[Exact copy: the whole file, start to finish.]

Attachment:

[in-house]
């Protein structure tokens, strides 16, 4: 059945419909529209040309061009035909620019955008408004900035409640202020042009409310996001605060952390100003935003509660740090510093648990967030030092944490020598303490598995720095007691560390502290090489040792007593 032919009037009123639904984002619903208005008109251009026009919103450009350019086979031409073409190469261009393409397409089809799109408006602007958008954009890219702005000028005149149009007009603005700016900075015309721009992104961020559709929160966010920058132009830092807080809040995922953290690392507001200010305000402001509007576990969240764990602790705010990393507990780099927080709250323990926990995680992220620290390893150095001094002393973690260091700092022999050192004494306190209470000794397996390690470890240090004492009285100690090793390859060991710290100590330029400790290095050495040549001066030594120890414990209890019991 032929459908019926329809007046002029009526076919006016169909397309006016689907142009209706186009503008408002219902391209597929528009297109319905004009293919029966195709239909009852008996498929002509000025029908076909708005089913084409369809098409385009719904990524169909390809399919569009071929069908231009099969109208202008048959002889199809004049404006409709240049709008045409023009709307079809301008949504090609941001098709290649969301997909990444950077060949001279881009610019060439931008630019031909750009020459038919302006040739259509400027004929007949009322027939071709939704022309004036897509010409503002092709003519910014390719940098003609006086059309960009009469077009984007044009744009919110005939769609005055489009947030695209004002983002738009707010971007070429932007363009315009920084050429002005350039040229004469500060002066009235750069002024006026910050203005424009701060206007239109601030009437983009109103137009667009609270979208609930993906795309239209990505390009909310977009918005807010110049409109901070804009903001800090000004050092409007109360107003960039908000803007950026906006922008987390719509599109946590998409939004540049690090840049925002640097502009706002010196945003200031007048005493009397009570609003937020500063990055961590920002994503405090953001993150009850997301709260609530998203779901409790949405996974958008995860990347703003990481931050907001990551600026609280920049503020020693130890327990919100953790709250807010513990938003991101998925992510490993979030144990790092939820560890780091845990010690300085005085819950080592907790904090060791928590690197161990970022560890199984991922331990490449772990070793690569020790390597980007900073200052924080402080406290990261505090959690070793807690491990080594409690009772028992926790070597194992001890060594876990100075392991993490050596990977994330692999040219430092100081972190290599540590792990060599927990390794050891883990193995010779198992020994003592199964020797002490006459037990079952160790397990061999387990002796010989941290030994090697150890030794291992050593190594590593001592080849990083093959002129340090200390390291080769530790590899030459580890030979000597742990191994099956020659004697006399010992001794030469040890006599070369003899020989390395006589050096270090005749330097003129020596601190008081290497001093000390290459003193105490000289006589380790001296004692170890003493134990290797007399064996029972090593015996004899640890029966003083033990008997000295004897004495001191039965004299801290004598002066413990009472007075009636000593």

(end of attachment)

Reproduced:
[in-house]
């Protein structure tokens, strides 16, 4: 059945419909529209040309061009035909620019955008408004900035409640202020042009409310996001605060952390100003935003509660740090510093648990967030030092944490020598303490598995720095007691560390502290090489040792007593 032919009037009123639904984002619903208005008109251009026009919103450009350019086979031409073409190469261009393409397409089809799109408006602007958008954009890219702005000028005149149009007009603005700016900075015309721009992104961020559709929160966010920058132009830092807080809040995922953290690392507001200010305000402001509007576990969240764990602790705010990393507990780099927080709250323990926990995680992220620290390893150095001094002393973690260091700092022999050192004494306190209470000794397996390690470890240090004492009285100690090793390859060991710290100590330029400790290095050495040549001066030594120890414990209890019991 032929459908019926329809007046002029009526076919006016169909397309006016689907142009209706186009503008408002219902391209597929528009297109319905004009293919029966195709239909009852008996498929002509000025029908076909708005089913084409369809098409385009719904990524169909390809399919569009071929069908231009099969109208202008048959002889199809004049404006409709240049709008045409023009709307079809301008949504090609941001098709290649969301997909990444950077060949001279881009610019060439931008630019031909750009020459038919302006040739259509400027004929007949009322027939071709939704022309004036897509010409503002092709003519910014390719940098003609006086059309960009009469077009984007044009744009919110005939769609005055489009947030695209004002983002738009707010971007070429932007363009315009920084050429002005350039040229004469500060002066009235750069002024006026910050203005424009701060206007239109601030009437983009109103137009667009609270979208609930993906795309239209990505390009909310977009918005807010110049409109901070804009903001800090000004050092409007109360107003960039908000803007950026906006922008987390719509599109946590998409939004540049690090840049925002640097502009706002010196945003200031007048005493009397009570609003937020500063990055961590920002994503405090953001993150009850997301709260609530998203779901409790949405996974958008995860990347703003990481931050907001990551600026609280920049503020020693130890327990919100953790709250807010513990938003991101998925992510490993979030144990790092939820560890780091845990010690300085005085819950080592907790904090060791928590690197161990970022560890199984991922331990490449772990070793690569020790390597980007900073200052924080402080406290990261505090959690070793807690491990080594409690009772028992926790070597194992001890060594876990100075392991993490050596990977994330692999040219430092100081972190290599540590792990060599927990390794050891883990193995010779198992020994003592199964020797002490006459037990079952160790397990061999387990002796010989941290030994090697150890030794291992050593190594590593001592080849990083093959002129340090200390390291080769530790590899030459580890030979000597742990191994099956020659004697006399010992001794030469040890006599070369003899020989390395006589050096270090005749330097003129020596601190008081290497001093000390290459003193105490000289006589380790001296004692170890003493134990290797007399064996029972090593015996004899640890029966003083033990008997000295004897004495001191039965004299801290004598002066413990009472007075009636000593």